Posted by: Yvonne | December 2, 2011

Such love is a monstrous caricature!

Christian love does not consist in approving everybody’s religious opinions. Here is another most serious and growing delusion. There are many who pride themselves on never pronouncing others mistaken–whatever views they may hold. Your neighbor may be an Atheist, or a Buddhist, or a Roman Catholic, or a Mormonite, a Deist, or a Skeptic, a mere Formalist, or a thorough Antinomian. But the “love” of many says that you have no right to think him wrong! “If he is sincere–then it is uncharitable to think unfavorably of his spiritual condition!”

From such love–may I ever be delivered! 

At this rate, the Apostles were wrong in going out to preach to the Gentiles!

At this rate, there is no use in missions!

At this rate, we had better close our Bibles, and shut up our churches! 

At this rate, everybody is right–and nobody is wrong!

At this rate, everybody is going to Heaven–and nobody is going to Hell! 

Such love is a monstrous caricature! To say that all are equally right in their opinions–though their opinions flatly contradict one another; to say that all are equally in the way to Heaven–though their doctrinal sentiments are as opposite as black and white–this is not Scriptural love. Love like this pours contempt on the Bible, and talks as if God had not given us a written standard of truth. Love like this, confuses all our notions of Heaven, and would fill it with a discordant inharmonious rabble.

True love does not think everybody right in doctrine. True love cries, “Do not believe every spirit, but test the spirits to see whether they are from God, because many false prophets have gone out into the world!” 1 John 4:1. “If anyone comes to you and does not bring this teaching–do not take him into your house or welcome him!” 2 John 1:10

J.C. Ryle, “Christian Love” 1878

HT: Grace Gems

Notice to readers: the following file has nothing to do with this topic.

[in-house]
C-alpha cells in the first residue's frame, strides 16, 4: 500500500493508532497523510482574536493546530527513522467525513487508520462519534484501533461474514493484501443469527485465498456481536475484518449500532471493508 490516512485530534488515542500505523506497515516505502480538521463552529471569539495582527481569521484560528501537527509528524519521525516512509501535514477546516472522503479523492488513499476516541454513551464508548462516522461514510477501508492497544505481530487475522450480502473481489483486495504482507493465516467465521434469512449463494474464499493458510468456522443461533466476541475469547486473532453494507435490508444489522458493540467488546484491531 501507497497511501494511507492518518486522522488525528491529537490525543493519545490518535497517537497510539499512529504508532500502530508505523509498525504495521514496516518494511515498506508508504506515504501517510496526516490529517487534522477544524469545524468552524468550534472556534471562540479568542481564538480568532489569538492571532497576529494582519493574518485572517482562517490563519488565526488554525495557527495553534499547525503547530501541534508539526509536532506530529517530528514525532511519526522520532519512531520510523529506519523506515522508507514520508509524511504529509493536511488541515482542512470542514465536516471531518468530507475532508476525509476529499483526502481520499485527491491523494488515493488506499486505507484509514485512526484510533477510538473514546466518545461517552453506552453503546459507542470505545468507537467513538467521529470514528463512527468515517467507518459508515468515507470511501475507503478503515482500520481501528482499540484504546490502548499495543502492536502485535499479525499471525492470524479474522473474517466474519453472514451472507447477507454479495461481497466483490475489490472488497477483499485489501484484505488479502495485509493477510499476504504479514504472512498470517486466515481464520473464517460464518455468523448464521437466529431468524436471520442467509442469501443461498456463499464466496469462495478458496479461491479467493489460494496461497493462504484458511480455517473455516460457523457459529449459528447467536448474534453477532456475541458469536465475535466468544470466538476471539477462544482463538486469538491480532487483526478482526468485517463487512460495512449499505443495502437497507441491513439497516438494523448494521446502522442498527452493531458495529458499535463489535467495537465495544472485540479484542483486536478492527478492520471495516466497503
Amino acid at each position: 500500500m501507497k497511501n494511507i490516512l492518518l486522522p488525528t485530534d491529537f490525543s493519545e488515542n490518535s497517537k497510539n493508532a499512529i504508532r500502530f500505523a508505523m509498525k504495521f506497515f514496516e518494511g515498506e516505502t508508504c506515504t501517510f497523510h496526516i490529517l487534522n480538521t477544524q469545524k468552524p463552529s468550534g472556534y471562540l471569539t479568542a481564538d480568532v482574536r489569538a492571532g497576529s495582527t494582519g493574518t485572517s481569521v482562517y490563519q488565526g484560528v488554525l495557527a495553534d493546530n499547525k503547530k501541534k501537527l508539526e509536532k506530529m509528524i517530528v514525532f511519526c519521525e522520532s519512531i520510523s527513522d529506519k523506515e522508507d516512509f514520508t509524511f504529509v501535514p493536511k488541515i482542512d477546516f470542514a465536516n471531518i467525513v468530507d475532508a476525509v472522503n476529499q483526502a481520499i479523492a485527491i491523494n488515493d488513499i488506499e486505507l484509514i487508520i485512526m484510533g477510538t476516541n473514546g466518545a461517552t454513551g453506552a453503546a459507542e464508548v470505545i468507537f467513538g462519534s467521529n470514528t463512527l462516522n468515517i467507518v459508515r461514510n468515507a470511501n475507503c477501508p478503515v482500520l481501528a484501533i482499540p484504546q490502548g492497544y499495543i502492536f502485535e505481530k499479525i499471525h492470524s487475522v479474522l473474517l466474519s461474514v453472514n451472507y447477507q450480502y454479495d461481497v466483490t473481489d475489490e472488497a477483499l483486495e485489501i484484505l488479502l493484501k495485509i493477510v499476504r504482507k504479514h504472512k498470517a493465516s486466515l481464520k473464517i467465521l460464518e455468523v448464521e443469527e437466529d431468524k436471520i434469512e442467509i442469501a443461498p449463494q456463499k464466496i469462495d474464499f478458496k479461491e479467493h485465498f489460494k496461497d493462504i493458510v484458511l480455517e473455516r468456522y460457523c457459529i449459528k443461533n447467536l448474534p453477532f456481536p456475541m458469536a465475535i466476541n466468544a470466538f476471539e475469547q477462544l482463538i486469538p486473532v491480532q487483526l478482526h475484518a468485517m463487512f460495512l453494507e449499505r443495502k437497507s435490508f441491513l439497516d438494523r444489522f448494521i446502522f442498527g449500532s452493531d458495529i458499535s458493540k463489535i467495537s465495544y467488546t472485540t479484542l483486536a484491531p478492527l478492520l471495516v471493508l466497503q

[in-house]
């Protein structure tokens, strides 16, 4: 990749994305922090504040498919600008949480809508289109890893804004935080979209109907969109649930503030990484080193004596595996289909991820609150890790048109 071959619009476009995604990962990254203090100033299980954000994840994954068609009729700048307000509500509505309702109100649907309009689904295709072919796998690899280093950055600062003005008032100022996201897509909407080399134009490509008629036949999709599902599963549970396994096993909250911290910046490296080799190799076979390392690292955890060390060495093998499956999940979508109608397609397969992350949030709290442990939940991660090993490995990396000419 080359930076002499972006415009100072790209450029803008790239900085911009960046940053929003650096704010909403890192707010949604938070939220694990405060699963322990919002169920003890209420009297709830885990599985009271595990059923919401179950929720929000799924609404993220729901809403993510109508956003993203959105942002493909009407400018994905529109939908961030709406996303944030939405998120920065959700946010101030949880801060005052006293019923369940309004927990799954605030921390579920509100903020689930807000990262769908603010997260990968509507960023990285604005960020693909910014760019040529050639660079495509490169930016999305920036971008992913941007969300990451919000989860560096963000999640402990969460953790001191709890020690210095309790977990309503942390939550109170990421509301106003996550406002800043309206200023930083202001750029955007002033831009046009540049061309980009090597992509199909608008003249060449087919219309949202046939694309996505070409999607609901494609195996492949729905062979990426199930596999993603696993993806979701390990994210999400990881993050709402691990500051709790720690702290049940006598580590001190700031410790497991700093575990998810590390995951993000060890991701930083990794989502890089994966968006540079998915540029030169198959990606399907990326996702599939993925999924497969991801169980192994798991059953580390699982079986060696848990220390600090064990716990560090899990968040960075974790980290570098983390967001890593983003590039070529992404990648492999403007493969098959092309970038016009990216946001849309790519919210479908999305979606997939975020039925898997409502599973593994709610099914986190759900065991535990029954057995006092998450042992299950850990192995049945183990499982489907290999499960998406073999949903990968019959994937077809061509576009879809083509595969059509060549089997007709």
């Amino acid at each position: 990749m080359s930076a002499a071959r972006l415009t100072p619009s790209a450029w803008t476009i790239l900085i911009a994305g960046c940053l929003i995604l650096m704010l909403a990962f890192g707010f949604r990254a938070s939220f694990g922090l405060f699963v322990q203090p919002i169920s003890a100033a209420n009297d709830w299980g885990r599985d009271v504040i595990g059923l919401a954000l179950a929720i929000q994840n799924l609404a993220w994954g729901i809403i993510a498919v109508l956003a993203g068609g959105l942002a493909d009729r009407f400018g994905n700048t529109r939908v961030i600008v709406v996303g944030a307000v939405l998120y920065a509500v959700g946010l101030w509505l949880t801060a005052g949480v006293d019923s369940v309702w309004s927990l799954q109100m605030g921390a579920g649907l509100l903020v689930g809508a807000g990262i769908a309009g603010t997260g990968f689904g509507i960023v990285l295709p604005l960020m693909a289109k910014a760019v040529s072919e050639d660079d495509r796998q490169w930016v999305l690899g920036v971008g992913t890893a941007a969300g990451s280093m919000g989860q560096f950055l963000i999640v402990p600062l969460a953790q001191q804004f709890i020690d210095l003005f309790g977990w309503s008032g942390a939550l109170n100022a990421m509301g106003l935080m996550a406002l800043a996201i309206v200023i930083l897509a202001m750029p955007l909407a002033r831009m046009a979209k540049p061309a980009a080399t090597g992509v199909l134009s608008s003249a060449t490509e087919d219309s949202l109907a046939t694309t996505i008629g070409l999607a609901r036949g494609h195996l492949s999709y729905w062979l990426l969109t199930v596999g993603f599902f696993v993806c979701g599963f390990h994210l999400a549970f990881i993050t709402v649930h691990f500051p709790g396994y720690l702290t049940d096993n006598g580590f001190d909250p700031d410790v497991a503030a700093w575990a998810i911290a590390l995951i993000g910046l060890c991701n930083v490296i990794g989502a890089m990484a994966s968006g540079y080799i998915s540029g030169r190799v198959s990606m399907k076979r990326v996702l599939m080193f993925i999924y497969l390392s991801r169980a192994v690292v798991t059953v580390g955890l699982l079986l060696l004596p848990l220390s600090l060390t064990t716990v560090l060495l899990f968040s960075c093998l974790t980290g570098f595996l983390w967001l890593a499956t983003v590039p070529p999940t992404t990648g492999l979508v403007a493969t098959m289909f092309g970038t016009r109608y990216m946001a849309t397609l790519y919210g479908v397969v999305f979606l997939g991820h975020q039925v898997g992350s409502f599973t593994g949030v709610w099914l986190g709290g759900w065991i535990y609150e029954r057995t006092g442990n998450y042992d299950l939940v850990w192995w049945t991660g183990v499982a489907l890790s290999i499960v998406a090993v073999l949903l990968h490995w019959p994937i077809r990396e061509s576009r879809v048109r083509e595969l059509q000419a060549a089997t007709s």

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Responses

  1. Great post! I get tired of hearing the mantra, “Doctrine doesn’t matter – only love matters.” Well, real love would make sure the doctrine was correct!

    • Agreed, Glenn! How loving is it to allow someone to believe false doctrine? Especially if that doctrine is a false gospel.

  2. Preach it!

  3. I think we mistake what “love” is. No, as a Christian, I don’t have to accept everyone’s opinion as right. But what I do have to do is have respect for the person as a fellow human being. It certainly is not always easy. But that takes love.

    • Hi Ken and thank you for your comment.

      There seems to be conflicting ideas. “Respect for the person” in this context does not necessitate “love” as defined by Christ. “Respect for the person” (tolerating) is more of a nationalist idea. As in the United States “Respect for the person” is protected under the Constitution. Freedom TO speak freely, worship freely, own a gun (I am from PA), etc.

      We “tolerate” opinions . The pre-postmodern definition: 1) allow; permit. 2) to recognize and respect (others’ beliefs, practices, etc) without necessarily agreeing. 3) to put up with; bear.

      Since Christians are called by Christ to bear witness to The Light which came into the world. It is without question to practice “love” as Christ did. {Book of John}. Each encounter which Jesus had with people, initiated self-examination and a decision. By both today’s culture and the culture in Jesus’ time, Jesus questioned gently, boldly, and unashamedly the person’s sin.

      1Peter 4:15

      “but sanctify Christ as Lord in your hearts, always being ready to make a defense to everyone who asks you to give an account for the hope that is in you, yet with gentleness and reverence.”

      The “how” of bearing witness is also clearly addressed in the same Scripture. Not an accident that both parts — the necessity of defending Christ and the manner in which to do it — are found in the same verse.

      This is a very trite example: My neighbors’ house is burning and I yell up to their front bedroom window to jump out their back window (fire has not reached that area) to escape and live. The neighbor argues with me and tells me they are going down the stairs and out the front door. I yell back, “but you can’t see from up there, that area is full of fire, you will die”. My neighbor makes a decision.

      My neighbor and I disagree; am I being disrespectful by telling them the truth of which escape route will save their life? Or do I persevere through their objections, try different ways of saying the same thing, plead with them to listen to what I am saying in order for them to live?


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